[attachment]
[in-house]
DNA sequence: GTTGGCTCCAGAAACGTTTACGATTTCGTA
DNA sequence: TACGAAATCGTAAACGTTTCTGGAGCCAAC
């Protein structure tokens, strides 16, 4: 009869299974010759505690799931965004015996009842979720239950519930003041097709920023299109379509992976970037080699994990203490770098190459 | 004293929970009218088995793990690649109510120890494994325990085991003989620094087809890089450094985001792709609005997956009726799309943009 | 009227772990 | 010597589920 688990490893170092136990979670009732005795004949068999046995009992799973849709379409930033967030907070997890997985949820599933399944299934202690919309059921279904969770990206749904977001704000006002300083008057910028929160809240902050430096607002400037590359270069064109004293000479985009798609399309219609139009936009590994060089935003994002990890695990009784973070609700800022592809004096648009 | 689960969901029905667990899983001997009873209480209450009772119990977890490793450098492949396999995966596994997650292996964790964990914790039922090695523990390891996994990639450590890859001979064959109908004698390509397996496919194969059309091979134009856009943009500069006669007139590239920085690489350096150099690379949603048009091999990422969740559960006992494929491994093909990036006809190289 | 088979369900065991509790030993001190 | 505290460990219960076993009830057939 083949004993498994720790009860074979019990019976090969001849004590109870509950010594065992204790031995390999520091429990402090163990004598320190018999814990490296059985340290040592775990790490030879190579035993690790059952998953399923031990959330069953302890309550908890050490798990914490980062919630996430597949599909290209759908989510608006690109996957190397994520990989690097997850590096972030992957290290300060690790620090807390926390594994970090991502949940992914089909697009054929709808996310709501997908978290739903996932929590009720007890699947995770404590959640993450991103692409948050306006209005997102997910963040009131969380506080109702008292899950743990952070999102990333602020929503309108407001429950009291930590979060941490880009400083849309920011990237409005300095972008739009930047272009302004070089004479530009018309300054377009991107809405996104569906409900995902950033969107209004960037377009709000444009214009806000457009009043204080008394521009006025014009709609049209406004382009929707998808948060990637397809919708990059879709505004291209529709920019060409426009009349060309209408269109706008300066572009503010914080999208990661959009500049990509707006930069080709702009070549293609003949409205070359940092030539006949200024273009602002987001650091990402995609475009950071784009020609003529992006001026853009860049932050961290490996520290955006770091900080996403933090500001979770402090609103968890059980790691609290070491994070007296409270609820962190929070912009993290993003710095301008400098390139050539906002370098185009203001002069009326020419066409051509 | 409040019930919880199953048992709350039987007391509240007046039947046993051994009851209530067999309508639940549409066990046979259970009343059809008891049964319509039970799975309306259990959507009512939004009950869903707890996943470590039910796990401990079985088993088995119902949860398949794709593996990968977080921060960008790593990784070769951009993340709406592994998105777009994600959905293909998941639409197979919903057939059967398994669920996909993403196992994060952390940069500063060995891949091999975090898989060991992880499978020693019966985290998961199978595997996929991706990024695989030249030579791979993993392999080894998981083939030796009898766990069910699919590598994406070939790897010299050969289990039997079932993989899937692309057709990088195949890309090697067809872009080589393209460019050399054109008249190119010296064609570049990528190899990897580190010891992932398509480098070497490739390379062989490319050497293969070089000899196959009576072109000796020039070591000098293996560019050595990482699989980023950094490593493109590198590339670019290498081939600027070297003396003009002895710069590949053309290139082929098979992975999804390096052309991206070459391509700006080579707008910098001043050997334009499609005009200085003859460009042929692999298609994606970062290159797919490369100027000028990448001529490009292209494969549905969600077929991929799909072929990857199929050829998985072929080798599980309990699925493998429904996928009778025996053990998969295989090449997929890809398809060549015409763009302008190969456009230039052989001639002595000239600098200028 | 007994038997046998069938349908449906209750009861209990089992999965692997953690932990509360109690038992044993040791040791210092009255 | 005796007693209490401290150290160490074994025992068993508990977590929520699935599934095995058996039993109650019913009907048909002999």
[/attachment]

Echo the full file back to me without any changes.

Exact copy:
[in-house]
DNA sequence: GTTGGCTCCAGAAACGTTTACGATTTCGTA
DNA sequence: TACGAAATCGTAAACGTTTCTGGAGCCAAC
């Protein structure tokens, strides 16, 4: 009869299974010759505690799931965004015996009842979720239950519930003041097709920023299109379509992976970037080699994990203490770098190459 | 004293929970009218088995793990690649109510120890494994325990085991003989620094087809890089450094985001792709609005997956009726799309943009 | 009227772990 | 010597589920 688990490893170092136990979670009732005795004949068999046995009992799973849709379409930033967030907070997890997985949820599933399944299934202690919309059921279904969770990206749904977001704000006002300083008057910028929160809240902050430096607002400037590359270069064109004293000479985009798609399309219609139009936009590994060089935003994002990890695990009784973070609700800022592809004096648009 | 689960969901029905667990899983001997009873209480209450009772119990977890490793450098492949396999995966596994997650292996964790964990914790039922090695523990390891996994990639450590890859001979064959109908004698390509397996496919194969059309091979134009856009943009500069006669007139590239920085690489350096150099690379949603048009091999990422969740559960006992494929491994093909990036006809190289 | 088979369900065991509790030993001190 | 505290460990219960076993009830057939 083949004993498994720790009860074979019990019976090969001849004590109870509950010594065992204790031995390999520091429990402090163990004598320190018999814990490296059985340290040592775990790490030879190579035993690790059952998953399923031990959330069953302890309550908890050490798990914490980062919630996430597949599909290209759908989510608006690109996957190397994520990989690097997850590096972030992957290290300060690790620090807390926390594994970090991502949940992914089909697009054929709808996310709501997908978290739903996932929590009720007890699947995770404590959640993450991103692409948050306006209005997102997910963040009131969380506080109702008292899950743990952070999102990333602020929503309108407001429950009291930590979060941490880009400083849309920011990237409005300095972008739009930047272009302004070089004479530009018309300054377009991107809405996104569906409900995902950033969107209004960037377009709000444009214009806000457009009043204080008394521009006025014009709609049209406004382009929707998808948060990637397809919708990059879709505004291209529709920019060409426009009349060309209408269109706008300066572009503010914080999208990661959009500049990509707006930069080709702009070549293609003949409205070359940092030539006949200024273009602002987001650091990402995609475009950071784009020609003529992006001026853009860049932050961290490996520290955006770091900080996403933090500001979770402090609103968890059980790691609290070491994070007296409270609820962190929070912009993290993003710095301008400098390139050539906002370098185009203001002069009326020419066409051509 | 409040019930919880199953048992709350039987007391509240007046039947046993051994009851209530067999309508639940549409066990046979259970009343059809008891049964319509039970799975309306259990959507009512939004009950869903707890996943470590039910796990401990079985088993088995119902949860398949794709593996990968977080921060960008790593990784070769951009993340709406592994998105777009994600959905293909998941639409197979919903057939059967398994669920996909993403196992994060952390940069500063060995891949091999975090898989060991992880499978020693019966985290998961199978595997996929991706990024695989030249030579791979993993392999080894998981083939030796009898766990069910699919590598994406070939790897010299050969289990039997079932993989899937692309057709990088195949890309090697067809872009080589393209460019050399054109008249190119010296064609570049990528190899990897580190010891992932398509480098070497490739390379062989490319050497293969070089000899196959009576072109000796020039070591000098293996560019050595990482699989980023950094490593493109590198590339670019290498081939600027070297003396003009002895710069590949053309290139082929098979992975999804390096052309991206070459391509700006080579707008910098001043050997334009499609005009200085003859460009042929692999298609994606970062290159797919490369100027000028990448001529490009292209494969549905969600077929991929799909072929990857199929050829998985072929080798599980309990699925493998429904996928009778025996053990998969295989090449997929890809398809060549015409763009302008190969456009230039052989001639002595000239600098200028 | 007994038997046998069938349908449906209750009861209990089992999965692997953690932990509360109690038992044993040791040791210092009255 | 005796007693209490401290150290160490074994025992068993508990977590929520699935599934095995058996039993109650019913009907048909002999």